Use Punctuation Sparingly
Writers must also be economical in their use of punctuation. Limit the number of punctuation marks in your writer for a cleaner, more effective piece of prose.

Prefer the active voice to the passive voice.
As a rule of thumb, use the active voice for a cleaner, more powerful message. The active voice brings a sense of control and forcefulness to your writing. The active voice is best used when answering a question, addressing an issue, or whenever candidness is your top priority.

Akash kissed Rhea.
Rhea was kissed by Akash.

Use passive voice only when you want to emphasize the recipient of the action, not the performer of the action.

(Passive) The house was built by my grandfather.
(Active) My grandfather built this house.

PRINCIPLE 2: Transparency

Transparent writing is writing that is lucid and explicit. Writing that lacks transparency does not have meaning. Therefore, make sure that everything you write is written with the utmost transparency.
Planning is the bedrock of all great writing. Form a habit of planning your pieces, if only for five to ten minutes. Ask yourself what justifies your writing’s existence. Once you know why you’re writing something, it becomes much easier to know how you’re going to write it.
In doing these things, you will find that your writing becomes more engaging, you will find an instant upsurge in the quality and transparency of your writing, and you will find that your writing is more structured and beautiful.

Write to the Layman
Jargon is technical language that is used only in reference to a specialized topic. It is best to eliminate any jargon from your work.
If it is imperative that you use jargon, make sure to define it within the context of what you’re saying. UX is an abbreviation of “user experience,” referring to a person’s experience using a particular product in terms of its ease of use, etc.

Avoid Clichés
Clichés are phrases that have lost their charm due to overuse.

Laughter is the best medicine.
Don’t judge a book by its cover.

Stick to One Interpretation
Writers are often not aware that what they’re saying could be ambiguous. Remember: Just because you know what you mean does not imply that the reader will necessarily know what you mean.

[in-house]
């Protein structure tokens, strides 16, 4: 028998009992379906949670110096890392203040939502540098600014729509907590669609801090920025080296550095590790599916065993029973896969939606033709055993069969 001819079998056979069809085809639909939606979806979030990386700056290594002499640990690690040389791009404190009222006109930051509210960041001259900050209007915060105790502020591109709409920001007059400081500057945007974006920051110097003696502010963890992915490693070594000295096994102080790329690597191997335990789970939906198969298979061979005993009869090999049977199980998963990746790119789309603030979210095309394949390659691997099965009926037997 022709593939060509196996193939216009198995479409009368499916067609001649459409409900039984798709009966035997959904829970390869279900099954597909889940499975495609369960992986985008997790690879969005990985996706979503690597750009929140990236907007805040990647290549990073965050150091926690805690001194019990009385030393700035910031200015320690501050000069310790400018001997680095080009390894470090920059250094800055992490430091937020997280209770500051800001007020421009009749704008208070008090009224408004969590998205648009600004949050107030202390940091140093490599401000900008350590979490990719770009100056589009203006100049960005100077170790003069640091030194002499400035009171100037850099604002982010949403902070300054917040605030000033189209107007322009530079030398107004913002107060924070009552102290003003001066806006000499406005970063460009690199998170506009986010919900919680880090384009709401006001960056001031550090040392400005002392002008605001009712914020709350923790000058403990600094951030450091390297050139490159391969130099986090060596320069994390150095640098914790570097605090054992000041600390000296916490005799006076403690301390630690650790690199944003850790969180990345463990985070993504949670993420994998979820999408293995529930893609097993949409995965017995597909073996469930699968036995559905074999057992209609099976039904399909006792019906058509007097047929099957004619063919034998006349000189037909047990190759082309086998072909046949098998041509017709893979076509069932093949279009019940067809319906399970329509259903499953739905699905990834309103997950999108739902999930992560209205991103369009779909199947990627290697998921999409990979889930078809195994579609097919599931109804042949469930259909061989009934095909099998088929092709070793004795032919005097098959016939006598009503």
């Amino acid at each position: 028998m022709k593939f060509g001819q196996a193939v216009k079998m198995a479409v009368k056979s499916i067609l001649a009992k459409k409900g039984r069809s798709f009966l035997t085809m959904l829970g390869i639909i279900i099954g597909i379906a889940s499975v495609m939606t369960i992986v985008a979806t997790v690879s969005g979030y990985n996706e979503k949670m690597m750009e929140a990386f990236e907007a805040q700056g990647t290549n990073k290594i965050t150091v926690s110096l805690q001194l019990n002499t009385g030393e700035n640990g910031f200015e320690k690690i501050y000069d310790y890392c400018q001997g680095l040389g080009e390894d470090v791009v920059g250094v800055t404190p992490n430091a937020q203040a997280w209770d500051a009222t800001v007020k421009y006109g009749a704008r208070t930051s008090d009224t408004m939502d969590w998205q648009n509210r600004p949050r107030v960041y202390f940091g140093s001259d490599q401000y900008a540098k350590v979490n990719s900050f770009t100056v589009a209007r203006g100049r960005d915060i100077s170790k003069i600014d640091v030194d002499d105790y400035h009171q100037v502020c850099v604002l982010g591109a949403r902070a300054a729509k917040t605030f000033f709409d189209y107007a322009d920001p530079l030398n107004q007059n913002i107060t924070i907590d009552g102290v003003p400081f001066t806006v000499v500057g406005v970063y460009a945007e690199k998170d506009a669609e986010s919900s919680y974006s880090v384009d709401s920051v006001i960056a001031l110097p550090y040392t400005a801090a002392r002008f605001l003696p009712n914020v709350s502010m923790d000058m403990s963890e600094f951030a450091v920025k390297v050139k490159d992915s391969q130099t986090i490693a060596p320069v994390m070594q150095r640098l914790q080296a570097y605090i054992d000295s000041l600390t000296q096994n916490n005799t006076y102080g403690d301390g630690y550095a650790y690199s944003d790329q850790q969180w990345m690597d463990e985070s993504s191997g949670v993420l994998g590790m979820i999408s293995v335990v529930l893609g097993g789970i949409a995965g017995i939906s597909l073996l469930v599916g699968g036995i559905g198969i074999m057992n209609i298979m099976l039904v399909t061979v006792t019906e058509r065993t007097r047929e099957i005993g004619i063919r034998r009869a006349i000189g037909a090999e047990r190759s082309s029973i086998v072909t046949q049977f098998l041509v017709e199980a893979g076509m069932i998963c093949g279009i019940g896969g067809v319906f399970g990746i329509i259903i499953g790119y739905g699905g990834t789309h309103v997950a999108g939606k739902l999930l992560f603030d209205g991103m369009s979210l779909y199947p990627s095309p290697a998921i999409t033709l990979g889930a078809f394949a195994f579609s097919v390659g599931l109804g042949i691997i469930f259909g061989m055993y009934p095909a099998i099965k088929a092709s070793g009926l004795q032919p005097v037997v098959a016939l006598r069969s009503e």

To identify ambiguities, you could try to look at your writing from the perspective of a first-time reader, but this can be a nearly impossible task. The best, and perhaps only, method to reliably pinpoint ambiguities in your writing is by giving it to someone else to read.

The rivalry between Johnathan and Adam has intensified since his promotion to COO. (Who got promoted?)

Create Sharp Distinctions
Artistic writing makes sharp contrasts between opposing ideas. The sharper the contrast, the more vivid the distinction, and the more powerful and transparent the writing.

Zackery was always extroverted, whereas Bethany always preferred being alone.
Zackery was always extroverted, whereas Bethany was always introverted.

Describe with Purpose
When using descriptive language, make sure you are not repeating yourself with adjectives that are too similar in meaning. Redundant adjectives are boring and serve no purpose.
The statue was beautiful, gorgeous, and ravishing.

Every adjective you use should elicit a different feeling in the reader’s mind. Some adjectives may have similar meanings but different connotations, as in the following example.
Fred was clever, knowledgeable, and wise.

Make Your Tense Shifts Deliberate
Unmotivated tense shifting throughout your writing confuses the reader and makes your writing ungraceful.
Never shift tenses midsentence or mid paragraph. Always wait for a break in the writing (perhaps a section or chapter) before doing so.

Be Meticulous with Your Modifiers
Modifiers are words, phrases, or clauses that give supplementary information about, or modify, another word or word group. Modifiers are often misplaced in sentences, leading to unwanted nuances in meaning. While these typically go unnoticed, some misplaced modifiers can have substantial consequences.
Michael had a warm bowl of tomato soup for dinner.
Michael had a bowl of warm tomato soup for dinner.

Stop Making the Reader Do Arithmetic
It can be annoying for readers to have to process an mathematical fraction describing the probability for a decline in gas prices. Statistics show that roughly ten out of every hundred people are left-handed. Statistics show that roughly 10% of people are left-handed.

Avoid Flowery Language
Flowery language is an unnecessarily elaborate way of writing. As far as transparent writing is concerned, steer clear of flowery language.
He was baffled by the sheer immensity of her pulchritude.
He was surprised a woman could be so beautiful.

Save the Best for Last
The Pareto principle is a general rule—applicable in all aspects of life—that states that, for any event, 80% of the effects arise from 20% of the causes.